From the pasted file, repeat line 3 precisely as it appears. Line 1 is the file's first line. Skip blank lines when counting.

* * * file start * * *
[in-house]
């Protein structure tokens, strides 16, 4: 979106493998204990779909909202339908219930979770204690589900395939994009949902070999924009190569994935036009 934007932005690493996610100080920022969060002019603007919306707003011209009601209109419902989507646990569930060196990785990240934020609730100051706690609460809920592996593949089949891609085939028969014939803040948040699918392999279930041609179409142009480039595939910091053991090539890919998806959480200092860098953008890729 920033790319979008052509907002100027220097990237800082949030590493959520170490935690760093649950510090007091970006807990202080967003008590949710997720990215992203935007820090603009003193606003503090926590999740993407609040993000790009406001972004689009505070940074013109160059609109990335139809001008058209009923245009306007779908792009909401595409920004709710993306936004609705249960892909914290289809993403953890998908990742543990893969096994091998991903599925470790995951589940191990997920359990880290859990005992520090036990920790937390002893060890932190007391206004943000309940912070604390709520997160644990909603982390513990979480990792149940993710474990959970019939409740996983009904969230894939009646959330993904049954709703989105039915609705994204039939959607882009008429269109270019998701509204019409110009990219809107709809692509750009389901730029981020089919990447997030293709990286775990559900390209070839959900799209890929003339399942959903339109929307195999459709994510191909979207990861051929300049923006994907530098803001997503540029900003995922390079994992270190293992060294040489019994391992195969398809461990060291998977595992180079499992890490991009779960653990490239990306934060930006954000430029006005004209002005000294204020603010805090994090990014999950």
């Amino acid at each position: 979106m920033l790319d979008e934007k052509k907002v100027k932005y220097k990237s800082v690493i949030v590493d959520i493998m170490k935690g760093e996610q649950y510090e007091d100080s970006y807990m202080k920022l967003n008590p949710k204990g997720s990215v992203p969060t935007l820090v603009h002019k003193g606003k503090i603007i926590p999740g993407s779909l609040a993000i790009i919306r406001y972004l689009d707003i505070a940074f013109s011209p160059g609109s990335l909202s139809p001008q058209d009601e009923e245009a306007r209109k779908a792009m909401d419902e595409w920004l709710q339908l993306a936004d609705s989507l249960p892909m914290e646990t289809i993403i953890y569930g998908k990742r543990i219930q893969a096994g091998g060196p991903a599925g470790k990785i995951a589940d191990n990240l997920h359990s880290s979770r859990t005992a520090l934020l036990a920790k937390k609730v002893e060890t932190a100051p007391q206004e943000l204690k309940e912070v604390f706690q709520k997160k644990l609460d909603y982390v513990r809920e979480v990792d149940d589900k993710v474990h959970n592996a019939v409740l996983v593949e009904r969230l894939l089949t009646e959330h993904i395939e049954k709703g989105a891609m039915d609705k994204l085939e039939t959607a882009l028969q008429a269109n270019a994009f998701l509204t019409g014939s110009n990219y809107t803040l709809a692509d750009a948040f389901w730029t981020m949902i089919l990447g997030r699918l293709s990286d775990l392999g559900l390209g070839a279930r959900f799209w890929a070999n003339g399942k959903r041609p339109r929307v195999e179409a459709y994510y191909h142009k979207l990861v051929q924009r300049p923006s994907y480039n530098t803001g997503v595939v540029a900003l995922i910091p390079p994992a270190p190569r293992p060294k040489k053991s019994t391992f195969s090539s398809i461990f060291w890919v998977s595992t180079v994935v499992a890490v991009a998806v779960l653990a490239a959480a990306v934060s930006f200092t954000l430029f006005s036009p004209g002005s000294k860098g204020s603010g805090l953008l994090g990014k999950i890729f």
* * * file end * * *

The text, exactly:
């Amino acid at each position: 979106m920033l790319d979008e934007k052509k907002v100027k932005y220097k990237s800082v690493i949030v590493d959520i493998m170490k935690g760093e996610q649950y510090e007091d100080s970006y807990m202080k920022l967003n008590p949710k204990g997720s990215v992203p969060t935007l820090v603009h002019k003193g606003k503090i603007i926590p999740g993407s779909l609040a993000i790009i919306r406001y972004l689009d707003i505070a940074f013109s011209p160059g609109s990335l909202s139809p001008q058209d009601e009923e245009a306007r209109k779908a792009m909401d419902e595409w920004l709710q339908l993306a936004d609705s989507l249960p892909m914290e646990t289809i993403i953890y569930g998908k990742r543990i219930q893969a096994g091998g060196p991903a599925g470790k990785i995951a589940d191990n990240l997920h359990s880290s979770r859990t005992a520090l934020l036990a920790k937390k609730v002893e060890t932190a100051p007391q206004e943000l204690k309940e912070v604390f706690q709520k997160k644990l609460d909603y982390v513990r809920e979480v990792d149940d589900k993710v474990h959970n592996a019939v409740l996983v593949e009904r969230l894939l089949t009646e959330h993904i395939e049954k709703g989105a891609m039915d609705k994204l085939e039939t959607a882009l028969q008429a269109n270019a994009f998701l509204t019409g014939s110009n990219y809107t803040l709809a692509d750009a948040f389901w730029t981020m949902i089919l990447g997030r699918l293709s990286d775990l392999g559900l390209g070839a279930r959900f799209w890929a070999n003339g399942k959903r041609p339109r929307v195999e179409a459709y994510y191909h142009k979207l990861v051929q924009r300049p923006s994907y480039n530098t803001g997503v595939v540029a900003l995922i910091p390079p994992a270190p190569r293992p060294k040489k053991s019994t391992f195969s090539s398809i461990f060291w890919v998977s595992t180079v994935v499992a890490v991009a998806v779960l653990a490239a959480a990306v934060s930006f200092t954000l430029f006005s036009p004209g002005s000294k860098g204020s603010g805090l953008l994090g990014k999950i890729f």